|US8688797||13 Nov 2004||1 Apr 2014||Western Digital Technologies, Inc.||Managed peer-to-peer applications, systems and methods for distributed data access and storage|
|US8712329||5 Jul 2010||29 Apr 2014||Blackberry Limited||Method and system for remotely testing a wireless device|
|US8718147||20 Feb 2007||6 May 2014||Avocent Huntsville Corporation||Video compression algorithm|
|US8736549||4 Jun 2008||27 May 2014||Hewlett-Packard Development Company, L.P.||System and method for remote control of a computer|
|US8752074||4 Oct 2011||10 Jun 2014||Axeda Corporation||Scripting of soap commands|
|US8756359||17 Jan 2013||17 Jun 2014||Acqis Llc||Computer system including CPU or peripheral bridge to communicate serial bits of peripheral component interconnect bus transaction and low voltage differential signal channel to convey the serial bits|
|US8762497||19 Dec 2011||24 Jun 2014||Axeda Corporation||Retrieving data from a server|
|US8769095||26 Dec 2012||1 Jul 2014||Axeda Acquisition Corp.||System and method for dynamically grouping devices based on present device conditions|
|US8788632||4 Oct 2011||22 Jul 2014||Axeda Acquisition Corp.||Managing configurations of distributed devices|
|US8793374 *||13 Nov 2004||29 Jul 2014||Western Digital Technologies, Inc.||Managed peer-to-peer applications, systems and methods for distributed data access and storage|
|US8793414||27 Jul 2012||29 Jul 2014||International Business Machines Corporation||Status information saving among multiple computers|
|US8805096||14 Aug 2007||12 Aug 2014||Avocent Corporation||Video compression noise immunity|
|US8812615 *||17 Feb 2009||19 Aug 2014||Canon Kabushiki Kaisha||Remote control of a host computer|
|US8898294||3 Oct 2011||25 Nov 2014||Axeda Corporation||Reporting the state of an apparatus to a remote computer|
|US8898638||22 Sep 2011||25 Nov 2014||American Megatrends, Inc.||Method and system for remote software debugging|
|US8959028||2 Jul 2007||17 Feb 2015||Crane Merchandising Systems, Inc.||Apparatus and method for monitoring and control of remotely located equipment|
|US8977797||10 Oct 2012||10 Mar 2015||Acqis Llc||Method of improving peripheral component interface communications utilizing a low voltage differential signal channel|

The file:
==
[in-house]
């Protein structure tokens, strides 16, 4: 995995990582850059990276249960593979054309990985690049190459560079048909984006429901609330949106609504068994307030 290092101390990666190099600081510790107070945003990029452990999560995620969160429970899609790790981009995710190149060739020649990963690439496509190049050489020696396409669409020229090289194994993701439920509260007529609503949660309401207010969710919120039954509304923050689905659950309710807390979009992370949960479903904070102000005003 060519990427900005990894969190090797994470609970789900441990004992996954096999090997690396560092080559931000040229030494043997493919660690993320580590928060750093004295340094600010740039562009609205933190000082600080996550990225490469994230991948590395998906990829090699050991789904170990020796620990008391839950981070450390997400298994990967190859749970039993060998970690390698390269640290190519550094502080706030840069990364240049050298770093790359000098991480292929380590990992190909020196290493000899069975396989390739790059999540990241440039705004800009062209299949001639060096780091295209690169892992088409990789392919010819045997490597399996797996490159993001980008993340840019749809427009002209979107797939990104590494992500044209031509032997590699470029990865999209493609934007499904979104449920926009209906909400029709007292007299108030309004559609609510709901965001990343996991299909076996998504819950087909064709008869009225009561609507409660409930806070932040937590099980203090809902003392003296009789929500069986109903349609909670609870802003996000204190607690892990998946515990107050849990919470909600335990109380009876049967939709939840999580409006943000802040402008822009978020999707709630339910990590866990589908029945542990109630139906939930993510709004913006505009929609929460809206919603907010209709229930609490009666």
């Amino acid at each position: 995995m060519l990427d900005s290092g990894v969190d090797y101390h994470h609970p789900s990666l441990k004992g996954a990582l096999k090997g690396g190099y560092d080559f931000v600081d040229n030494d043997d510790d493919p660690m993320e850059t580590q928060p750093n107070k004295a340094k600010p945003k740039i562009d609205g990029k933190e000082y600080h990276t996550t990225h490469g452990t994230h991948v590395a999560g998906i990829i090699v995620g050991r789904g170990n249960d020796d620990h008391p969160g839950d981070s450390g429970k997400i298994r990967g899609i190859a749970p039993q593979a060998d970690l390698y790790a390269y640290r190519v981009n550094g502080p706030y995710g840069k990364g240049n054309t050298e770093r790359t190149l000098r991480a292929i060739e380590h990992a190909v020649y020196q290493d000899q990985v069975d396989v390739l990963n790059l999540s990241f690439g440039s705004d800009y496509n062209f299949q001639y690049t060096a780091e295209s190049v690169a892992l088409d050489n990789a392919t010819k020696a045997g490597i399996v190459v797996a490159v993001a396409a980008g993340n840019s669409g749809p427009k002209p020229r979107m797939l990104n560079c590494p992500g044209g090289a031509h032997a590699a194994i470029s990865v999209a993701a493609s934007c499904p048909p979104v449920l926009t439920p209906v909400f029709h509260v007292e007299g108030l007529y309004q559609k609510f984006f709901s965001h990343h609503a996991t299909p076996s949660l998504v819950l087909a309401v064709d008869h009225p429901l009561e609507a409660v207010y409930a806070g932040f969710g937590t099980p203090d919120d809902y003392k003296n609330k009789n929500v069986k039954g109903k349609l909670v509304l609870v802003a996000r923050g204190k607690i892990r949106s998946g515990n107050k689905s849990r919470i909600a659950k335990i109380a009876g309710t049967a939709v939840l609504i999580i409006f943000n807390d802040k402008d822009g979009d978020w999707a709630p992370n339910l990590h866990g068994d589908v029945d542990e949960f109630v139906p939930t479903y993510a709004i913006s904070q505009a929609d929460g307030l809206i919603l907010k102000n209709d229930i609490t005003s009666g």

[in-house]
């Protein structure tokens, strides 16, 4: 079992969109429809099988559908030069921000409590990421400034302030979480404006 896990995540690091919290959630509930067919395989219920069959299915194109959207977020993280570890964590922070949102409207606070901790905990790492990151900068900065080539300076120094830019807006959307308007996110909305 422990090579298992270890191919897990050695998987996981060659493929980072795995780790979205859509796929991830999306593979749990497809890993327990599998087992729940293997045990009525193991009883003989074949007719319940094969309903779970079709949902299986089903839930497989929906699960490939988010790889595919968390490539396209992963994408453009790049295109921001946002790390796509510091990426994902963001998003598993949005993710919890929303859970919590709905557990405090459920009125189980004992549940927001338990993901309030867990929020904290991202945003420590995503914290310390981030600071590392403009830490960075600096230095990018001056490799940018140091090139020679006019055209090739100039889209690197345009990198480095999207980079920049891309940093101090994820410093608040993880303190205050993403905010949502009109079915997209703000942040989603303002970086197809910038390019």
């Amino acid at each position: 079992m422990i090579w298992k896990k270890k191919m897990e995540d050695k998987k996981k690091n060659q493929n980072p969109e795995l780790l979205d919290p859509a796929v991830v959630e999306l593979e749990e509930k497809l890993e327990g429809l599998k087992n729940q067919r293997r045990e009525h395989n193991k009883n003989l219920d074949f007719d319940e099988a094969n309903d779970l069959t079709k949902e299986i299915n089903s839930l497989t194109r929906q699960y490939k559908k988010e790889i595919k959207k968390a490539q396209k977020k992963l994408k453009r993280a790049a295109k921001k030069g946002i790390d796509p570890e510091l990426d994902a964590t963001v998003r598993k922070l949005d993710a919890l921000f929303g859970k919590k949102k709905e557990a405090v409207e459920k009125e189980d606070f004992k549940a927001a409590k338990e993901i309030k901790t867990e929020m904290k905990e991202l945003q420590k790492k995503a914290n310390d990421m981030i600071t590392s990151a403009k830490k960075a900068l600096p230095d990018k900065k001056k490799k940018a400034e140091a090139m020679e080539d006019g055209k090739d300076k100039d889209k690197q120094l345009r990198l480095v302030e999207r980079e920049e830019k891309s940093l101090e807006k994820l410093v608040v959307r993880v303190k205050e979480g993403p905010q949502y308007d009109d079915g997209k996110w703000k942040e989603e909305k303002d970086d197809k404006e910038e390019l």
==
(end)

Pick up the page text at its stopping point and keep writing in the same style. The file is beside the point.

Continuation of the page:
|US9002980||13 Sep 2012||7 Apr 2015||Axeda Corporation||Establishing a virtual tunnel between two computer programs|
|US9042205||7 Oct 2008||26 May 2015||Viviana Research Llc||Clock with link to the internet|
|US9071574||14 Nov 2012||30 Jun 2015||Western Digital Technologies, Inc.||Access and control system for network-enabled devices|
|US9170902||20 Feb 2013||27 Oct 2015||Ptc Inc.||Adaptive device-initiated polling|
|US9229658||10 Jul 2014||5 Jan 2016||International Business Machines Corporation||Status information saving among multiple computers|
|US9274742||25 Oct 2012||1 Mar 2016||PixiOnCloud, Inc.||Visual-symbolic control of remote devices having display-based user interfaces|
|US9424215||10 Aug 2007||23 Aug 2016||Avocent Huntsville Corporation||USB based virtualized media system|
|US9467518 *||15 Feb 2010||11 Oct 2016||Communitake Technologies Ltd.||System, a method and a computer program product for automated remote control|
|US9491049||18 Jul 2014||8 Nov 2016||Ptc Inc.||Managing configurations of distributed devices|
|US9491071||27 Jun 2014||8 Nov 2016||Ptc Inc.||System and method for dynamically grouping devices based on present device conditions|
|US9529768||13 Mar 2014||27 Dec 2016||Acqis Llc||Computer system including CPU or peripheral bridge directly connected to a low voltage differential signal channel that communicates serial bits of a peripheral component interconnect bus transaction in opposite directions|
|US9529769||26 Feb 2016||27 Dec 2016||Acqis Llc||Computer system including CPU or peripheral bridge directly connected to a low voltage differential signal channel that communicates serial bits of a peripheral component interconnect bus transaction in opposite directions|